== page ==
Im Artikel „The Harvard Library That Protects The World’s Rarest Colors“ werden ungewöhnliche Farben aus der Harvard Pigment Bibliothek beschrieben. Dazu gehören z.B. Mumienbraun, Cadmiumgelb, Drachenblut und Smaragdgrün (via chemie-zeitschrift.at).
Im Artikel „A wall of color, a window to the past“ sind u.a. kurze Podcasts verlinkt, in denen Narayan Khandekar, Direktor des Straus Center for Conservation and Technical Studies erklärt, was es mit den einzelnen Farben auf sich hat.
Zur Harvard Pigment Bibliothek:
„Curious visitors who turn left exiting the museums’ elevators will see the Forbes Pigment Collection, a floor-to-ceiling wall of color compiled between about 1910 and 1944 by the director of the Fogg Art Museum.
“In thinking about the role of a university museum, he was the first to conceive of it as ‘a laboratory for the fine arts,’ ” noted research curator Francesca Bewer in her book “A Laboratory for Art: Harvard’s Fogg Museum and the Emergence of Conservation in America, 1900–1950.” (…)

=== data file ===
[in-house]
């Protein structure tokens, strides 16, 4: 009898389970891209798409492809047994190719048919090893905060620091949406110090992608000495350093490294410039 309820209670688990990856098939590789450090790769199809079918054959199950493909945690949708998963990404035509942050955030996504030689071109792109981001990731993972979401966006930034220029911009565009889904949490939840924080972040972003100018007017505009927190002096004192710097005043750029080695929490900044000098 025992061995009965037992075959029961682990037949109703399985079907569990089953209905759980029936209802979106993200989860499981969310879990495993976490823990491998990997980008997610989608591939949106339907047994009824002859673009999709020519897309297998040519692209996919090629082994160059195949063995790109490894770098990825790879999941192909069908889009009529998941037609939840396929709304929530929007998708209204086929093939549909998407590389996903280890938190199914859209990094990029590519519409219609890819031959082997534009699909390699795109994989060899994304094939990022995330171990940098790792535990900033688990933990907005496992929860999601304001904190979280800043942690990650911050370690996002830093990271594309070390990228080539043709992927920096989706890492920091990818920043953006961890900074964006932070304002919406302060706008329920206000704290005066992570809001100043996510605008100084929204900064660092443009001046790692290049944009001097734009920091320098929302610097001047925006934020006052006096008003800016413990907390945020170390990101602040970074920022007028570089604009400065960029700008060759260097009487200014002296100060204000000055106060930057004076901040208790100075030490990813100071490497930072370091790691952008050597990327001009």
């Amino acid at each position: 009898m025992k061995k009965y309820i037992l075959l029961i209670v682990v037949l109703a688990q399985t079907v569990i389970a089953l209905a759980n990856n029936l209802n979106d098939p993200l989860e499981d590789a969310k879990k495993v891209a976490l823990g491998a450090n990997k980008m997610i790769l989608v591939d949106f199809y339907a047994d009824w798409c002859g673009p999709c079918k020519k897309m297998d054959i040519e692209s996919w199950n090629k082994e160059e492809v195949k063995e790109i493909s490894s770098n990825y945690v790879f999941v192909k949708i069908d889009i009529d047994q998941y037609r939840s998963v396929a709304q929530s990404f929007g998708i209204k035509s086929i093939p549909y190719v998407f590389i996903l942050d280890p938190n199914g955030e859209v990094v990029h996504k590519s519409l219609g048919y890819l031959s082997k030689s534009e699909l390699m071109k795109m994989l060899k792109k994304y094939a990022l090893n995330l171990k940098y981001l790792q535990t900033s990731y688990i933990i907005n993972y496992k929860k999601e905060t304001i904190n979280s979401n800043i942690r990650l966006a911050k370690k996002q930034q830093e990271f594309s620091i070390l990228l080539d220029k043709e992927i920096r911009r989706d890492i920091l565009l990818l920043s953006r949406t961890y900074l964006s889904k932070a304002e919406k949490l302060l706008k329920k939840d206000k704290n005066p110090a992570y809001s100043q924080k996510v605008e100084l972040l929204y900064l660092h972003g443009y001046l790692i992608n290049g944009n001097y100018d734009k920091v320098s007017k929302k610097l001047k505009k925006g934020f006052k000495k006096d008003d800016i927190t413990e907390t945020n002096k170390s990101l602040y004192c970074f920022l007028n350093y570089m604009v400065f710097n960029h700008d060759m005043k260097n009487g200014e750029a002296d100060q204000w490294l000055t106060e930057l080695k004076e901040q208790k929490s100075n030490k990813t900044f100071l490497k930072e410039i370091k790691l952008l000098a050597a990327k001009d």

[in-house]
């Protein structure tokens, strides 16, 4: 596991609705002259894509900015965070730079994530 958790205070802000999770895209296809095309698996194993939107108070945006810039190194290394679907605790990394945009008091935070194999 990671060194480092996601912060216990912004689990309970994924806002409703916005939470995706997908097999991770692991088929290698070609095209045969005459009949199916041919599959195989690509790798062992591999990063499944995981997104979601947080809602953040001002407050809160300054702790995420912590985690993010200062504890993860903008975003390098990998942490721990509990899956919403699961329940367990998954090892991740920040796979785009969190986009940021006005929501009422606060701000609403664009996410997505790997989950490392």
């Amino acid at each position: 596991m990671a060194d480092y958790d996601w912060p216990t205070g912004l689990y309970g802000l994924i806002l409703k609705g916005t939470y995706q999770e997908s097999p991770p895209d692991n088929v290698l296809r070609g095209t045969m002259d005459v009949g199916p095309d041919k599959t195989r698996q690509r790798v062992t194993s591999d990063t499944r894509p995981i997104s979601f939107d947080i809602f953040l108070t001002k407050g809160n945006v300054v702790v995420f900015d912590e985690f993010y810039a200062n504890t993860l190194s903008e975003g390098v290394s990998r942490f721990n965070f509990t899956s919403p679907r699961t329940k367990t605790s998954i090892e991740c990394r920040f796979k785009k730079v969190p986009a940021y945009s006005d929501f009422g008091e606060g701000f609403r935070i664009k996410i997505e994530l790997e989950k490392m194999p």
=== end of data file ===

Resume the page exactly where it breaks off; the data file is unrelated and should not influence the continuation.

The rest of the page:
By the 1920s, Forbes had amassed containers of deep blues, rich purples, vibrant yellows, and myriad other colors from his travels to Europe and the Far East. Through the years, word of mouth helped the collection to grow as other art lovers and experts donated their own pigments. The museums’ collection, which is continually added to, now contains more than 2,500 samples and is renowned in the art community. For years, the pigments have helped art experts to research and authenticate paintings. Samples from the collection have been sent to the J. Paul Getty Museum, the Library of Congress, the Asian Art Museum of San Francisco, and the National Research Laboratory for Conservation of New Delhi, India.“